Recent work-from-home (WFH) and social distancing orders in response to the global COVID-19 pandemic have posed unique challenges both for individuals and businesses. While corporations are faced with the dual tasks of maintaining operational workflow using a largely remote workforce, individuals are adapting to new time management strategies and cybersecurity risks.
As states consider how and when to fully reopen their economies, many businesses are seeing the value in home-based employees and are already planning to increase their reliance on remote workforces over the long term.
Salesforce has announced that it is giving its workers the option to WFH for the remainder of 2020
• Twitter is allowing WFH employees to work remotely on a permanent basis
• Facebook is allowing remote work and is incorporating adjusted salary schedules into its long-term strategy
So what does all this tell us? For one, it confirms what many have already suspected—that our level of technological connectivity has reached a level where broad-scale remote work is not only possible, but in many cases is preferable to maintaining a large in-house staff.
Early fears concerning reduced productivity possibly resulting from remote workers becoming distracted have failed to materialize, as early efficiency reports show no significant losses in efficiency, and in some cases have shown gains. All indications point to WFH as a go-to strategy for businesses that are looking not only to safeguard worker health, but also to decrease overhead, reduce travel expense, and boost efficiency.
For WFH employees, the challenges are somewhat different. While many have mastered the art of balancing home, family, and work life, protecting sensitive business communications while working from home can be trickier.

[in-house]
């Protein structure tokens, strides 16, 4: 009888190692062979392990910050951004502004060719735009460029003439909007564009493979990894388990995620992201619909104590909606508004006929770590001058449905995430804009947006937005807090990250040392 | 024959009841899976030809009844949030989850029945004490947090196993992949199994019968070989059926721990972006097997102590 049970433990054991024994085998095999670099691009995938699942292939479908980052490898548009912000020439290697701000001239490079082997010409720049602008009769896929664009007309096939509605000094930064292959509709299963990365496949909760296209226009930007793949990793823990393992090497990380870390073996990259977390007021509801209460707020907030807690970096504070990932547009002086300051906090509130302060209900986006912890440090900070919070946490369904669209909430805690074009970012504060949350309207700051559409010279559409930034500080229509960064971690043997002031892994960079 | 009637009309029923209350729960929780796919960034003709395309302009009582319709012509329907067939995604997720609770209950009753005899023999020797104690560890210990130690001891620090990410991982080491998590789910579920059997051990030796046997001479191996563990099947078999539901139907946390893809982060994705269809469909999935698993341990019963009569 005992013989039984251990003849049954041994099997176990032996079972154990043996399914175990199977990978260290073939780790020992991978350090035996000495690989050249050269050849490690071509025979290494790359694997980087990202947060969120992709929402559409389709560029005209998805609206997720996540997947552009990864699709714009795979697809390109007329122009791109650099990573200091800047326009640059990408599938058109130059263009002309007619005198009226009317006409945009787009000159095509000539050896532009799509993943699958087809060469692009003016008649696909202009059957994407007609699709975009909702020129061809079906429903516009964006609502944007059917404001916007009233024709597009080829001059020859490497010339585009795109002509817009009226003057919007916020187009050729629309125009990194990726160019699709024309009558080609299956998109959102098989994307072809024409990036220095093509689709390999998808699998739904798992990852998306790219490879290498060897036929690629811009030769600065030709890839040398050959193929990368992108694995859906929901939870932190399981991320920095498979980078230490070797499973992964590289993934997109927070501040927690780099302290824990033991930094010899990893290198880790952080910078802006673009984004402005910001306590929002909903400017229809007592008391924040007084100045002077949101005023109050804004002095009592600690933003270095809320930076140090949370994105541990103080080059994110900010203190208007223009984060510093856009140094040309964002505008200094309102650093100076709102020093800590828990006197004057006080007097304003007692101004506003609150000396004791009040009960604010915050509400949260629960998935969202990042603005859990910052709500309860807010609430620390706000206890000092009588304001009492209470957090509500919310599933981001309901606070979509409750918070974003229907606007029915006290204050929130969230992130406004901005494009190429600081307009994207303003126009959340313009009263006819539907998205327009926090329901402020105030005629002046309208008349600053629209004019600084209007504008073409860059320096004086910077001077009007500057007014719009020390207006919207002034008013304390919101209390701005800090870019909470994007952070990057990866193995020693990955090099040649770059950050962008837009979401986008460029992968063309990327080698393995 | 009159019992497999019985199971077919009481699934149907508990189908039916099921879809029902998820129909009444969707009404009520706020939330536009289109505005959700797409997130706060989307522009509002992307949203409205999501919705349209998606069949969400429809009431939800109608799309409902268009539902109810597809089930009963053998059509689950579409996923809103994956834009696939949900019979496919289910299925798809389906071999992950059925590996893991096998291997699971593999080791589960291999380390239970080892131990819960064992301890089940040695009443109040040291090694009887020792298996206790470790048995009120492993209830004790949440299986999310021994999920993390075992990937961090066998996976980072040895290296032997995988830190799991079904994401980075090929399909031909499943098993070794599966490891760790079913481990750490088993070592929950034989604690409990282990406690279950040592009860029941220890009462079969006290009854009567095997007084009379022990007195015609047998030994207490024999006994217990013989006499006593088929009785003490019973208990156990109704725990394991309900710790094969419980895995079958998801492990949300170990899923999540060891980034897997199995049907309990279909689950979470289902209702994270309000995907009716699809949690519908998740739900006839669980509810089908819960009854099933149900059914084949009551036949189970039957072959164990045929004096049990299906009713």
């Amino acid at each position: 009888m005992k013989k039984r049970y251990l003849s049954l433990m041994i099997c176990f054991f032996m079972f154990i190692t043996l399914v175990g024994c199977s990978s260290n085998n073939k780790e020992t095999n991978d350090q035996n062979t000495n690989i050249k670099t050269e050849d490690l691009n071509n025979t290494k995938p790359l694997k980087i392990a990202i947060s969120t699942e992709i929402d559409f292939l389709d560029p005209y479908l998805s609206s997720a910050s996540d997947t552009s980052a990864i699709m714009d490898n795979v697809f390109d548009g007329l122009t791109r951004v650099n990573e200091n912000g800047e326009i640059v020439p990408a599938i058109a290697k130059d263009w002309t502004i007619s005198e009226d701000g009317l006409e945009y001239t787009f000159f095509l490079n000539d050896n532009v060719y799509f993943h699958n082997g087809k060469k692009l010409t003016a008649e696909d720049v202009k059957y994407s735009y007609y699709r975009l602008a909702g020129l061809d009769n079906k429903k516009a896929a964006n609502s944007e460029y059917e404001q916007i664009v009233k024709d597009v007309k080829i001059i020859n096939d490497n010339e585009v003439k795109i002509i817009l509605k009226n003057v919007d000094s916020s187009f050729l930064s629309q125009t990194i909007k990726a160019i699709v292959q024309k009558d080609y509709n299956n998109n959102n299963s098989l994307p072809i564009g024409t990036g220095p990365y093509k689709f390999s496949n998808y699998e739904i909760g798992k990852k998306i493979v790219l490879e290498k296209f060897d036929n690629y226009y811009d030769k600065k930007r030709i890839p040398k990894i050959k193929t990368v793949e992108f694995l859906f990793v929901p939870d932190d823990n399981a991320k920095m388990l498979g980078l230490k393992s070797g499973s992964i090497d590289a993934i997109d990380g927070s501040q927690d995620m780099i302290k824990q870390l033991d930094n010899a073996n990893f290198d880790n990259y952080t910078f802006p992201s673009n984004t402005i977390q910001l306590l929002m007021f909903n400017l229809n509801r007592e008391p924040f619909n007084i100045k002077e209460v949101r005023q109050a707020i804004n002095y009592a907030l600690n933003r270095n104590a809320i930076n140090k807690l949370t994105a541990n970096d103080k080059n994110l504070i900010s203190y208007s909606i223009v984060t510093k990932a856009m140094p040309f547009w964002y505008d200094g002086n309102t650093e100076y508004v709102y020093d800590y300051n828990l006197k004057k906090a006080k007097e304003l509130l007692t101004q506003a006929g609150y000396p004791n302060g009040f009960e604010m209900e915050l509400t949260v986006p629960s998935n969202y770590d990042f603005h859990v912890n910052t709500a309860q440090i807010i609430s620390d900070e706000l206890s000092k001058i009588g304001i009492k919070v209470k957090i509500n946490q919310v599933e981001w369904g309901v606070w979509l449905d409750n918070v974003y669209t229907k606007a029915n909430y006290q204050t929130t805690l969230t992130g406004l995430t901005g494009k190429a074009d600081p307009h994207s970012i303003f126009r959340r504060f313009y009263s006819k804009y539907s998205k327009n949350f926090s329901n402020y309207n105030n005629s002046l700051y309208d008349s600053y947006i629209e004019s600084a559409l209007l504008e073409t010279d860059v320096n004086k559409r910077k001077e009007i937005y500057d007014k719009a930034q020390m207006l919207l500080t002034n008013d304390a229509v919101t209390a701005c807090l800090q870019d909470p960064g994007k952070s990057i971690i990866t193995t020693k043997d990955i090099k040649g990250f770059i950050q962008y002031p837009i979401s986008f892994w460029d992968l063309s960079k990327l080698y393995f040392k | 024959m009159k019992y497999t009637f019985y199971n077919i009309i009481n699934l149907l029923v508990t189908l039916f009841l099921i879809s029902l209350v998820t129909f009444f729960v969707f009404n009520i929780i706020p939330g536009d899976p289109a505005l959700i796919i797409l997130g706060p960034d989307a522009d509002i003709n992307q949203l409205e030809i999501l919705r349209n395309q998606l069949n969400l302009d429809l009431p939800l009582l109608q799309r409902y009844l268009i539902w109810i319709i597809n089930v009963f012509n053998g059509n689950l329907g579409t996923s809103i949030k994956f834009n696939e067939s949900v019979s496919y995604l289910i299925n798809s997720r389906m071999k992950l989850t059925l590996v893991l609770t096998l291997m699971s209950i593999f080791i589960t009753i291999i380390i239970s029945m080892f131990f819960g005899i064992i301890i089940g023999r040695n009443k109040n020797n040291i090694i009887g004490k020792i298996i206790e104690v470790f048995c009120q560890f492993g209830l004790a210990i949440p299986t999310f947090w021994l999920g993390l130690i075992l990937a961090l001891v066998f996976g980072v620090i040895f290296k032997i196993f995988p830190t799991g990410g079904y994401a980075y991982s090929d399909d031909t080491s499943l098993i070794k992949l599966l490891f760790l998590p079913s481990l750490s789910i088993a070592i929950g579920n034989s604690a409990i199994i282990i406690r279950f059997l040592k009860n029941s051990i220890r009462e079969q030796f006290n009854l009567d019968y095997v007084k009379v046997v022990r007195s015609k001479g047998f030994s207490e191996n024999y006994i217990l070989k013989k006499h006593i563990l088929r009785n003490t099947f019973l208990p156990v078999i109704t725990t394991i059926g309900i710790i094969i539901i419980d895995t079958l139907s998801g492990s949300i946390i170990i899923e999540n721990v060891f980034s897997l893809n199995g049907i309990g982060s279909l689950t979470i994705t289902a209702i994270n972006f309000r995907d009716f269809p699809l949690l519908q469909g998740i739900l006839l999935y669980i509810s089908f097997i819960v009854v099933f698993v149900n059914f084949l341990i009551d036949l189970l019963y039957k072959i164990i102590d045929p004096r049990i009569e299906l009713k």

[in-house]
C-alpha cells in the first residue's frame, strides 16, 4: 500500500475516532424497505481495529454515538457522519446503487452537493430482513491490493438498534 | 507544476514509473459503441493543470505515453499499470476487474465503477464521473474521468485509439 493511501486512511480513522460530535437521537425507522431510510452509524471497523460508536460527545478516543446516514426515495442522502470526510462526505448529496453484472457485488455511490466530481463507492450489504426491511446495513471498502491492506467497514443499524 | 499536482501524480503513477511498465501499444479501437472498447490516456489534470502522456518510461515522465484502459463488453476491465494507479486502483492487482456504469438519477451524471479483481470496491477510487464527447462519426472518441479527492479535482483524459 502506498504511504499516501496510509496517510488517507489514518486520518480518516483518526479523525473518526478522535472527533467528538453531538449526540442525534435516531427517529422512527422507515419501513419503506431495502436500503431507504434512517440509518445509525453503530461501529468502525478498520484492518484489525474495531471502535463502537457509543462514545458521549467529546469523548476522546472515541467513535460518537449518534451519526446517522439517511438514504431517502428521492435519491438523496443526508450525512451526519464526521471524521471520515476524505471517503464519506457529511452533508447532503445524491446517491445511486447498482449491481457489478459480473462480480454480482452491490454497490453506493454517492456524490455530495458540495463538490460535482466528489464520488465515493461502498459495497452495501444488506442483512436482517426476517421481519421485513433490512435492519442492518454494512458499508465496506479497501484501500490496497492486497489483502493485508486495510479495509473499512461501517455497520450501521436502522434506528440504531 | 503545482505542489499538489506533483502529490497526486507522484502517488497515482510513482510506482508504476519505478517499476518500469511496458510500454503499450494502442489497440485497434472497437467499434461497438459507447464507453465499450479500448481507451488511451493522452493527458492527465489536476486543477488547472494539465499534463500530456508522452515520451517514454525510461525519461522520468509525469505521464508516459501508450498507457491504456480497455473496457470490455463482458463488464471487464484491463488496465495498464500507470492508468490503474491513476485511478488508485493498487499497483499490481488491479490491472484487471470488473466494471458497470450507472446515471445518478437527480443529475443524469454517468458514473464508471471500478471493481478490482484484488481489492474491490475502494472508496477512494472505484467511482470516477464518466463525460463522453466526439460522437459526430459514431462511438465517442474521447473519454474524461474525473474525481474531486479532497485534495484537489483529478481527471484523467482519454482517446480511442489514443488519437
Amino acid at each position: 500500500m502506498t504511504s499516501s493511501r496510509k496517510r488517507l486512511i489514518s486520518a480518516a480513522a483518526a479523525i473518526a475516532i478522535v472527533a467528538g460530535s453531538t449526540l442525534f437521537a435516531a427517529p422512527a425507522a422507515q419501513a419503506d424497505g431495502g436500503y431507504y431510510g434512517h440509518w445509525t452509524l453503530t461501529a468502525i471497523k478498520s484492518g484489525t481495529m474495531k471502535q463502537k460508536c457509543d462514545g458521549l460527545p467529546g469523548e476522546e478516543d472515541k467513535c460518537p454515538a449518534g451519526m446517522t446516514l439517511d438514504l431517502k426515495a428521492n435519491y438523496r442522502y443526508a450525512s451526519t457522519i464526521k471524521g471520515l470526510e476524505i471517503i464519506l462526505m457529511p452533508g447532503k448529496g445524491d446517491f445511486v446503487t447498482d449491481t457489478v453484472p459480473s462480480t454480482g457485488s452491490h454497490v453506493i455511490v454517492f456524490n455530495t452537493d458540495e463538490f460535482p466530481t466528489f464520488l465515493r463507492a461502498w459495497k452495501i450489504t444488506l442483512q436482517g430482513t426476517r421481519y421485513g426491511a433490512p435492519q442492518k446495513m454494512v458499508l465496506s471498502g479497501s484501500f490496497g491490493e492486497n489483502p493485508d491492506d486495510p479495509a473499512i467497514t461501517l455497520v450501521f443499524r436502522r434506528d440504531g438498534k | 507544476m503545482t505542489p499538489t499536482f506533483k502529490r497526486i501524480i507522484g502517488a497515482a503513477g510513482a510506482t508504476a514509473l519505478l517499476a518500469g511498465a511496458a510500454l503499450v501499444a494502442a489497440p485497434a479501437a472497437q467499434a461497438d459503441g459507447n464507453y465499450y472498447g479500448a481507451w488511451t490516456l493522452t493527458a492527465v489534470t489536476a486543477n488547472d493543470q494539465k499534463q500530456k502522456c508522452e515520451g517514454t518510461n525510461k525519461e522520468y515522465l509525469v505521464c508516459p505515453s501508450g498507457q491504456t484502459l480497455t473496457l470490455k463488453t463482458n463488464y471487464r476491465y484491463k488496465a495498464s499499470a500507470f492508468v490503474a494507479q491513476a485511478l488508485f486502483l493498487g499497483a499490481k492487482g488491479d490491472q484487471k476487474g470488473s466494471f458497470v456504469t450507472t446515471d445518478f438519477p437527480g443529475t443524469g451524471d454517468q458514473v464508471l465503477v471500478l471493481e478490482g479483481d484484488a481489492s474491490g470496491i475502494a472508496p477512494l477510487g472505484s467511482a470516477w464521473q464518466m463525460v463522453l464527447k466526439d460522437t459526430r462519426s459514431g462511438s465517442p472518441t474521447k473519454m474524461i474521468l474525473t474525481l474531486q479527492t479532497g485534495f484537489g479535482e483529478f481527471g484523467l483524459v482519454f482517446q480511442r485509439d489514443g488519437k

Many remote workers are staying connected by using their personal laptops, tablets, and phones—and that’s great. But the risk for cybersecurity breaches increases when employees work on a patchwork of systems and without the proper cybersecurity protections.
For example, reports of phishing scams, looking to capitalize on pandemic anxiety have increased 600% during the past 3 months, suggesting that remote workers using unprotected machines remain a vulnerable target for scammers.
Fortunately there are solutions. Some businesses are providing remote workers with company devices to ensure all WFH employees have the same cybersecurity protections as their in-house counterparts. Individual workers are also taking the initiative by exploring new cybersecurity products.
One way to ensure cybersecurity is to have your personal devices and security software evaluated. Some businesses opt to have their security systems put to the test. Penetration testing is a method where trained technicians attempt to crack your cybersecurity protocols as a way of identifying and sealing potential vulnerabilities. When an unwanted entry point is identified, new code can be written to patch or close the loophole.
For individuals, having a cybersecurity expert examine your computer’s security protections now can save you money and hassle later on. An experienced consultant can identify vulnerabilities and outdated technologies, seal potential entry points, bolster your firewall, and help you choose the cybersecurity products that integrate best with your employer’s systems.
At Waterdog Computer Works, we’re experienced in helping clients make informed decisions about hardware, software, connectivity, and both personal and network cybersecurity. Want to know if your network or machine is secure? Contact us today!
Located in Wayne, Pa, Waterdog Computer Works is a complete IT solutions and cybersecurity provider serving businesses throughout Main Line Philadelphia. Focused and responsive, Waterdog Computer Works offers a two-hour emergency response time guarantee, no-risk contracts and a team of technicians with over 75 years of combined experience. Call us at 484.580.8568 to speak to a member of our team.